Psychology and Prayer

Man with brown skin and graying hair wearing a tie smiles at camera. - 4/16/2020

The Serenity Prayer. It’s not just for people in addiction recovery programs.

As we cope with the COVID-19 pandemic, we ask ourselves each day what can elevate our spirits and help us remain resilient? How can we get through the days, weeks and even months ahead and sustain good mental health? A historic method may hold the answer. 

“People have relied on The Serenity Prayer for decades,” said David Josephs, Psy.D., Lakeview Center Clinical Director. “Most recently, I’ve used it when talking to people who are feeling helpless while coping with the COVID-19 pandemic.”

The prayer may be most popular for its use by Alcoholics Anonymous as the motto for its 12-step program. Not only have millions of people with substance use disorders used the prayer as a healing mechanism, but people also have relied on it during other unsettling times such as World War II. The prayer is a global reference for people from all walks of life and religious denominations serving as a lifeline to hope and encouragement.

 “A big piece of psychological health is figuring out how we exercise control in anything,” said Josephs. “The essence of this prayer is that there are things in life we simply don’t have control over, but there are things we do have control over all the time. If we take to heart this prayer, it challenges us to see what we can control. In the current environment, that might be wearing face masks, social distancing, or making sure our families are OK.”  

Reinhold Niebuhr (1892 – 1971), an American theologian, wrote The Serenity Prayer in the 1940s. It’s worth taking a look at the man behind the famous words because the prayer mirrors his character. Scholars say that the intent of his prayer was to bring peace, faith and certainty to the minds of those seeking support from a higher power.

Niebuhr was a theologian who in the 1920s was opposed to unpopular, unfair and often racist notions. He was a hopeful political activist who believe that good things could be achieved if our pretentions were overcome. Niebuhr held utopian hopes about the things that are right in the world without providing any political overlay. Many people have said his prayer is a reflection of his innate humility and optimism. In time, political and civic leaders grew to respect him.

The notion of right or moral behavior is the undertone of new lifestyles with which we are currently adapting to manage the COVID-19 pandemic. For instance, social distancing and wearing masks are not actions that protect ourselves, but actions that protect others. In other words, these controllable, thoughtful, selfless actions are moral at their core. It’s like getting a flu shot each year to protect the infants and elderly with whom we may come in contact. The prayer also promotes self-care.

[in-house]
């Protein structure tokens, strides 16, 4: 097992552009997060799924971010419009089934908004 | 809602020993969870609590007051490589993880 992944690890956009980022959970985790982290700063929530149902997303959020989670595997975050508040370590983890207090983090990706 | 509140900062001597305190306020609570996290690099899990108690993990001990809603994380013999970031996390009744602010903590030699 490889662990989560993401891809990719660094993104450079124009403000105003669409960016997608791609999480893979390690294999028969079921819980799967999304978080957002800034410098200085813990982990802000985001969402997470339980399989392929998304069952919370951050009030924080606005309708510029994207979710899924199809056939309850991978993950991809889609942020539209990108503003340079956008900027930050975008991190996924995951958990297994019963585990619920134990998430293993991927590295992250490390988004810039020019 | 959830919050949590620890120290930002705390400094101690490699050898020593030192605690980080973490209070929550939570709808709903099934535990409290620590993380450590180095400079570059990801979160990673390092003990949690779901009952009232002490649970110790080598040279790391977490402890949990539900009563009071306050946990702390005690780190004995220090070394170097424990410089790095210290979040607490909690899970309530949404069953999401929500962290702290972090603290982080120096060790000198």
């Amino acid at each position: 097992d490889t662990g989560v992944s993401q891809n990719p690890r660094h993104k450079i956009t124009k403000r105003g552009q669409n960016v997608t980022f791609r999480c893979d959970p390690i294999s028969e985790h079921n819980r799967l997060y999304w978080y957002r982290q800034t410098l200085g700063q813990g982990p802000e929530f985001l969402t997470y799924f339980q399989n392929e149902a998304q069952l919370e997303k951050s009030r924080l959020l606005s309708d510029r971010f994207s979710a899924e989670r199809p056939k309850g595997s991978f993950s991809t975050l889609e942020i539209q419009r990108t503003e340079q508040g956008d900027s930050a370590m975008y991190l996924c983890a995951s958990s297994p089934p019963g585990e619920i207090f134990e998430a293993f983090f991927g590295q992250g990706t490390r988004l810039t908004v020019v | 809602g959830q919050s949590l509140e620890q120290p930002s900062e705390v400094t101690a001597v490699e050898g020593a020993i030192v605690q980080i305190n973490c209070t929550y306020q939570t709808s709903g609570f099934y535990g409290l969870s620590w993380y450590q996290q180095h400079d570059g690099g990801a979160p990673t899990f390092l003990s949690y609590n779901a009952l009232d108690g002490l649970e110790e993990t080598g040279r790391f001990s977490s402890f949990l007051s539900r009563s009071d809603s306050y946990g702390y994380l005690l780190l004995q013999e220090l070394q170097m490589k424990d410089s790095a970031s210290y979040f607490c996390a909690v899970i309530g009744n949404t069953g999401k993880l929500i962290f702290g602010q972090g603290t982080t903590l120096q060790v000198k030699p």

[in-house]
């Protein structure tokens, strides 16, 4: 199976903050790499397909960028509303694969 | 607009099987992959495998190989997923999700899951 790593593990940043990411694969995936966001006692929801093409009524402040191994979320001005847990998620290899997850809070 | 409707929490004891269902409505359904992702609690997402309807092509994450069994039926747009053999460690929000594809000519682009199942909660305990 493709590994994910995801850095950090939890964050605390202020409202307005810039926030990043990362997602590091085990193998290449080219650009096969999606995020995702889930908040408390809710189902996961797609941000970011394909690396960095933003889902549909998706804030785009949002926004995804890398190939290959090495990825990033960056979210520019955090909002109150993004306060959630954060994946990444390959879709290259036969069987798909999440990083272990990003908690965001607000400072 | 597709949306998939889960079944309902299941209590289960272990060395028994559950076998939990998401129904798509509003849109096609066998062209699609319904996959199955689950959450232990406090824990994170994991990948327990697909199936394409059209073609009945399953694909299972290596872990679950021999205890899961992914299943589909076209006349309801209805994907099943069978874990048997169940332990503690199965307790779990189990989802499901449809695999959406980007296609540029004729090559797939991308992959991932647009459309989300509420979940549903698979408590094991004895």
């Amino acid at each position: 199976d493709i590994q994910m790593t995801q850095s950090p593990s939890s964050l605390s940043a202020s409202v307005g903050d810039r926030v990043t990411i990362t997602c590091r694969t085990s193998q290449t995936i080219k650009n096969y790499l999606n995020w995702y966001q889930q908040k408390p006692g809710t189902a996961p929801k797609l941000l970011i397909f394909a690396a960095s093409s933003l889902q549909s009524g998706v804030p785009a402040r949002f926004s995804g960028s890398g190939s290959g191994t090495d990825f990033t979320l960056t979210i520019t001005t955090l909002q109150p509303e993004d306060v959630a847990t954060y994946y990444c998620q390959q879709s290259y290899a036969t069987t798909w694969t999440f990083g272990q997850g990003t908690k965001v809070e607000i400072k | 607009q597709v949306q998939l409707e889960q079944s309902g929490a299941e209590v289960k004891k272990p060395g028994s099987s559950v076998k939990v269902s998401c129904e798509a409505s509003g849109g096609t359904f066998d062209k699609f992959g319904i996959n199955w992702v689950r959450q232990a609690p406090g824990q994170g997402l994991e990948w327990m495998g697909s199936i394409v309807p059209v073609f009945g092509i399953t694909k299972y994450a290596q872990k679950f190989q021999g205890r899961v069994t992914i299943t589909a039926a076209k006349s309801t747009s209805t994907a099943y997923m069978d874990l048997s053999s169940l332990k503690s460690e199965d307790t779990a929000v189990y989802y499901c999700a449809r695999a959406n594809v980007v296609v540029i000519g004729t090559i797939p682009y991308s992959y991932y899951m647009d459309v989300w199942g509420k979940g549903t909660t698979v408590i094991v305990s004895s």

As leaders, experts and caretakers, we must take care of our physical, mental and emotional health if we are to help others. The second part of The Serenity Prayer tells us to surrender the things we can’t control. It prods us to trust those things to a higher power so that we can be hopeful about the future. Otherwise, we carry a heavy burden to no avail which can be overwhelming and unhealthy. If we let go, we open a pathway to growth through adversity.

Consider the second verse. 

Living one day at a time,
Enjoying one moment at a time,
Accepting hardship as the pathway to peace.
Taking, as He did, this sinful world as it is,
Not as I would have it.
Trusting that He will make all things right
if I surrender to His will.
That I may be reasonably happy in this life,
And supremely happy with Him forever in the next.

In mental health, when we talk about resilience we are talking about looking beyond bad things to see how those bad things can help us grow.  In a sense, crises can actually bring out the best in us. While none of us would choose to go through a horrible experience, they are a normal part of life and we can choose to see how those challenges make us better people. 

“I think the takeaway from this prayer is not to discount the reality of our emotions, but allow our thinking to lead what we do and how we process,” said josephs.  

Prayer has been used for centuries as a form of meditation. The Serenity Prayer’s calm, rhythmic cadence compels us to slow down and makes it easy to remember and repeat to ourselves during times of distress. Reflecting on the prayer can help us be more aware of our environment, determine thoughtful actions and move forward with more confidence.

“The Serenity Prayer is a very thoughtful prayer,” said Josephs. “It reminds us that we have the tools to get through a crisis. Despite suffering, we have the ability to be deliberate in our responses if we just take the time to do it.” 

The Serenity Prayer

God, grant me the Serenity
To accept the things I cannot change...
Courage to change the things I can,
And Wisdom to know the difference.

Living one day at a time,

Enjoying one moment at a time,

Accepting hardship as the pathway to peace.

Taking, as He did, this sinful world as it is,

Not as I would have it.

Trusting that He will make all things right

if I surrender to His will.

That I may be reasonably happy in this life,

And supremely happy with Him forever in the next.

Amen.        

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